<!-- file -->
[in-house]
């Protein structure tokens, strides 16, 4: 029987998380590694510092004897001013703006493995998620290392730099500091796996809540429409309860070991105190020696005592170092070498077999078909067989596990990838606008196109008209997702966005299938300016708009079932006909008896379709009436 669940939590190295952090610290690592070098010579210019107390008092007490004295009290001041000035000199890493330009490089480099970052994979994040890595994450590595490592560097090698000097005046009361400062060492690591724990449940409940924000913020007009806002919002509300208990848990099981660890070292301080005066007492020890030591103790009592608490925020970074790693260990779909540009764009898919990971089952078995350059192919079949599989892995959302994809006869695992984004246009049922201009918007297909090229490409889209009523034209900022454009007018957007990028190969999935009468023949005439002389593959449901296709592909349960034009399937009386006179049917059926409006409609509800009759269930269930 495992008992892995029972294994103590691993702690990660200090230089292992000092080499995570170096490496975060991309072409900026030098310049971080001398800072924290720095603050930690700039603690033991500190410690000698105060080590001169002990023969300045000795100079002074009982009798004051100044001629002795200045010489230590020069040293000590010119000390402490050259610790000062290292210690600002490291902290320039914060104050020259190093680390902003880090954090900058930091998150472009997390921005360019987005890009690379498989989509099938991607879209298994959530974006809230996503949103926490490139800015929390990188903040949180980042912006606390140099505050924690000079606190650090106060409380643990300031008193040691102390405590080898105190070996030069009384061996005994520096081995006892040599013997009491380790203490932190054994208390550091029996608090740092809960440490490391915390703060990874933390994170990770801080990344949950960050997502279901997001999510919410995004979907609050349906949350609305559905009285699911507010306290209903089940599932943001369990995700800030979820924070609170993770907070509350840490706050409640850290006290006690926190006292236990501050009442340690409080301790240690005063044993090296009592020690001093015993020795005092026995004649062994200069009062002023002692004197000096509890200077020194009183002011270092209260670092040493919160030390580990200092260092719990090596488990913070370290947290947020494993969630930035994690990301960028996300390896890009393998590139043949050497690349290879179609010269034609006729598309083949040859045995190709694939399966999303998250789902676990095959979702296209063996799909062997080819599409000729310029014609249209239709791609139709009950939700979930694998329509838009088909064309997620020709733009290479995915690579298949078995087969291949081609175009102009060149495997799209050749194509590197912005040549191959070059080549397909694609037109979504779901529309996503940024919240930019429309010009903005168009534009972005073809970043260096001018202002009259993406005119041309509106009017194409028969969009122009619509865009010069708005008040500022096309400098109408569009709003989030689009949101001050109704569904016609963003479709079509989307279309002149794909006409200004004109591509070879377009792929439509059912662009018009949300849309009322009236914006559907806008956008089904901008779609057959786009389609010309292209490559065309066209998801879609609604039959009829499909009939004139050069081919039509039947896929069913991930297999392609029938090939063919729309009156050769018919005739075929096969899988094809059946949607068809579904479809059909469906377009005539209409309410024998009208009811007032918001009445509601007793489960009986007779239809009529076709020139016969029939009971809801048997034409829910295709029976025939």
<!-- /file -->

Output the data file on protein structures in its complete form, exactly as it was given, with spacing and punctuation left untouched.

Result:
[in-house]
């Protein structure tokens, strides 16, 4: 029987998380590694510092004897001013703006493995998620290392730099500091796996809540429409309860070991105190020696005592170092070498077999078909067989596990990838606008196109008209997702966005299938300016708009079932006909008896379709009436 669940939590190295952090610290690592070098010579210019107390008092007490004295009290001041000035000199890493330009490089480099970052994979994040890595994450590595490592560097090698000097005046009361400062060492690591724990449940409940924000913020007009806002919002509300208990848990099981660890070292301080005066007492020890030591103790009592608490925020970074790693260990779909540009764009898919990971089952078995350059192919079949599989892995959302994809006869695992984004246009049922201009918007297909090229490409889209009523034209900022454009007018957007990028190969999935009468023949005439002389593959449901296709592909349960034009399937009386006179049917059926409006409609509800009759269930269930 495992008992892995029972294994103590691993702690990660200090230089292992000092080499995570170096490496975060991309072409900026030098310049971080001398800072924290720095603050930690700039603690033991500190410690000698105060080590001169002990023969300045000795100079002074009982009798004051100044001629002795200045010489230590020069040293000590010119000390402490050259610790000062290292210690600002490291902290320039914060104050020259190093680390902003880090954090900058930091998150472009997390921005360019987005890009690379498989989509099938991607879209298994959530974006809230996503949103926490490139800015929390990188903040949180980042912006606390140099505050924690000079606190650090106060409380643990300031008193040691102390405590080898105190070996030069009384061996005994520096081995006892040599013997009491380790203490932190054994208390550091029996608090740092809960440490490391915390703060990874933390994170990770801080990344949950960050997502279901997001999510919410995004979907609050349906949350609305559905009285699911507010306290209903089940599932943001369990995700800030979820924070609170993770907070509350840490706050409640850290006290006690926190006292236990501050009442340690409080301790240690005063044993090296009592020690001093015993020795005092026995004649062994200069009062002023002692004197000096509890200077020194009183002011270092209260670092040493919160030390580990200092260092719990090596488990913070370290947290947020494993969630930035994690990301960028996300390896890009393998590139043949050497690349290879179609010269034609006729598309083949040859045995190709694939399966999303998250789902676990095959979702296209063996799909062997080819599409000729310029014609249209239709791609139709009950939700979930694998329509838009088909064309997620020709733009290479995915690579298949078995087969291949081609175009102009060149495997799209050749194509590197912005040549191959070059080549397909694609037109979504779901529309996503940024919240930019429309010009903005168009534009972005073809970043260096001018202002009259993406005119041309509106009017194409028969969009122009619509865009010069708005008040500022096309400098109408569009709003989030689009949101001050109704569904016609963003479709079509989307279309002149794909006409200004004109591509070879377009792929439509059912662009018009949300849309009322009236914006559907806008956008089904901008779609057959786009389609010309292209490559065309066209998801879609609604039959009829499909009939004139050069081919039509039947896929069913991930297999392609029938090939063919729309009156050769018919005739075929096969899988094809059946949607068809579904479809059909469906377009005539209409309410024998009208009811007032918001009445509601007793489960009986007779239809009529076709020139016969029939009971809801048997034409829910295709029976025939």